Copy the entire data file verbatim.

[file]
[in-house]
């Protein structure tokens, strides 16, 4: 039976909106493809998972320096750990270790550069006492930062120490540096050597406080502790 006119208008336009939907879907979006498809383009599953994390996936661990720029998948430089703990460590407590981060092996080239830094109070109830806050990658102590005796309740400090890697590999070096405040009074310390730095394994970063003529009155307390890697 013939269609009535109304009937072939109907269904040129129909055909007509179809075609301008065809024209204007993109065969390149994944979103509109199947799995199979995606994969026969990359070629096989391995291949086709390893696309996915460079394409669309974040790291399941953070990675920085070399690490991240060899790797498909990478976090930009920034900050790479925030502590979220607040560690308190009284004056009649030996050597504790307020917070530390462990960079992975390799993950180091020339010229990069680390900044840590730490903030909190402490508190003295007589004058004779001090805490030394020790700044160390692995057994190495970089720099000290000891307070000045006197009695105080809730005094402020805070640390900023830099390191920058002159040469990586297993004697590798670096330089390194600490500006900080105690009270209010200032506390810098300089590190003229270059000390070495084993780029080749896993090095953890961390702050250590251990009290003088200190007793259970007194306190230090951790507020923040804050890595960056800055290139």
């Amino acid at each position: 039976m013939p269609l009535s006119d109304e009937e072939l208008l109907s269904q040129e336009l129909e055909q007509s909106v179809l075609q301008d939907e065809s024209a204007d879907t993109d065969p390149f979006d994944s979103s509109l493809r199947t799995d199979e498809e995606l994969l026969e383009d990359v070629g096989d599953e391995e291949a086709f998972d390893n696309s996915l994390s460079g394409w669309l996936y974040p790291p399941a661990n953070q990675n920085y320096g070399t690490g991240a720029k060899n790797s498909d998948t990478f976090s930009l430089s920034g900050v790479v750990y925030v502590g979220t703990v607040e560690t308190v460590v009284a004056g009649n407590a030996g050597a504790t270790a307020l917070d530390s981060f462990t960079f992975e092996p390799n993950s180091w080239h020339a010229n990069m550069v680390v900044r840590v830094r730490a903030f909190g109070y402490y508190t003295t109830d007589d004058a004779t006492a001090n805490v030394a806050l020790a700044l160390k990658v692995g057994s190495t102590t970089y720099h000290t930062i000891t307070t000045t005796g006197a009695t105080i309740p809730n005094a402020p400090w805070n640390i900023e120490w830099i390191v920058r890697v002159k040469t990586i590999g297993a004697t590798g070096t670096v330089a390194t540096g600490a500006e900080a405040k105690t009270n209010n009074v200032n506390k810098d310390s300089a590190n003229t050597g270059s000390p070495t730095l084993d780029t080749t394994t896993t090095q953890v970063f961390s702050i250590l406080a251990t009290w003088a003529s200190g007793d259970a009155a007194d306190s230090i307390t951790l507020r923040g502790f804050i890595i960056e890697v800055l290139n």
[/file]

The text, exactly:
[in-house]
């Protein structure tokens, strides 16, 4: 039976909106493809998972320096750990270790550069006492930062120490540096050597406080502790 006119208008336009939907879907979006498809383009599953994390996936661990720029998948430089703990460590407590981060092996080239830094109070109830806050990658102590005796309740400090890697590999070096405040009074310390730095394994970063003529009155307390890697 013939269609009535109304009937072939109907269904040129129909055909007509179809075609301008065809024209204007993109065969390149994944979103509109199947799995199979995606994969026969990359070629096989391995291949086709390893696309996915460079394409669309974040790291399941953070990675920085070399690490991240060899790797498909990478976090930009920034900050790479925030502590979220607040560690308190009284004056009649030996050597504790307020917070530390462990960079992975390799993950180091020339010229990069680390900044840590730490903030909190402490508190003295007589004058004779001090805490030394020790700044160390692995057994190495970089720099000290000891307070000045006197009695105080809730005094402020805070640390900023830099390191920058002159040469990586297993004697590798670096330089390194600490500006900080105690009270209010200032506390810098300089590190003229270059000390070495084993780029080749896993090095953890961390702050250590251990009290003088200190007793259970007194306190230090951790507020923040804050890595960056800055290139």
């Amino acid at each position: 039976m013939p269609l009535s006119d109304e009937e072939l208008l109907s269904q040129e336009l129909e055909q007509s909106v179809l075609q301008d939907e065809s024209a204007d879907t993109d065969p390149f979006d994944s979103s509109l493809r199947t799995d199979e498809e995606l994969l026969e383009d990359v070629g096989d599953e391995e291949a086709f998972d390893n696309s996915l994390s460079g394409w669309l996936y974040p790291p399941a661990n953070q990675n920085y320096g070399t690490g991240a720029k060899n790797s498909d998948t990478f976090s930009l430089s920034g900050v790479v750990y925030v502590g979220t703990v607040e560690t308190v460590v009284a004056g009649n407590a030996g050597a504790t270790a307020l917070d530390s981060f462990t960079f992975e092996p390799n993950s180091w080239h020339a010229n990069m550069v680390v900044r840590v830094r730490a903030f909190g109070y402490y508190t003295t109830d007589d004058a004779t006492a001090n805490v030394a806050l020790a700044l160390k990658v692995g057994s190495t102590t970089y720099h000290t930062i000891t307070t000045t005796g006197a009695t105080i309740p809730n005094a402020p400090w805070n640390i900023e120490w830099i390191v920058r890697v002159k040469t990586i590999g297993a004697t590798g070096t670096v330089a390194t540096g600490a500006e900080a405040k105690t009270n209010n009074v200032n506390k810098d310390s300089a590190n003229t050597g270059s000390p070495t730095l084993d780029t080749t394994t896993t090095q953890v970063f961390s702050i250590l406080a251990t009290w003088a003529s200190g007793d259970a009155a007194d306190s230090i307390t951790l507020r923040g502790f804050i890595i960056e890697v800055l290139n």